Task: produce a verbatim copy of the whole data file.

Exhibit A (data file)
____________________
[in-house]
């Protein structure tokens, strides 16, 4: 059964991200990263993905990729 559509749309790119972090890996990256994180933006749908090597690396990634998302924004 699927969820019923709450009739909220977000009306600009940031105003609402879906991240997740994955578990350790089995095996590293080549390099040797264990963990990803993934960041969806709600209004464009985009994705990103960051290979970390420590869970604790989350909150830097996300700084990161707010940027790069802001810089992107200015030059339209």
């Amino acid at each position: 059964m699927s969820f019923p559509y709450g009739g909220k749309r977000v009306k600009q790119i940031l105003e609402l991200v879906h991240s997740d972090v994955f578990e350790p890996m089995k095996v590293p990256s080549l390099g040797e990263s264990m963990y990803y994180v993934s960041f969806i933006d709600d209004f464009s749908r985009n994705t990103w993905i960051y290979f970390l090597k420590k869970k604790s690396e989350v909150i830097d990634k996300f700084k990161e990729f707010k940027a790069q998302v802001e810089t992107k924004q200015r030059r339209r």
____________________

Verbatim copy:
[in-house]
């Protein structure tokens, strides 16, 4: 059964991200990263993905990729 559509749309790119972090890996990256994180933006749908090597690396990634998302924004 699927969820019923709450009739909220977000009306600009940031105003609402879906991240997740994955578990350790089995095996590293080549390099040797264990963990990803993934960041969806709600209004464009985009994705990103960051290979970390420590869970604790989350909150830097996300700084990161707010940027790069802001810089992107200015030059339209």
């Amino acid at each position: 059964m699927s969820f019923p559509y709450g009739g909220k749309r977000v009306k600009q790119i940031l105003e609402l991200v879906h991240s997740d972090v994955f578990e350790p890996m089995k095996v590293p990256s080549l390099g040797e990263s264990m963990y990803y994180v993934s960041f969806i933006d709600d209004f464009s749908r985009n994705t990103w993905i960051y290979f970390l090597k420590k869970k604790s690396e989350v909150i830097d990634k996300f700084k990161e990729f707010k940027a790069q998302v802001e810089t992107k924004q200015r030059r339209r």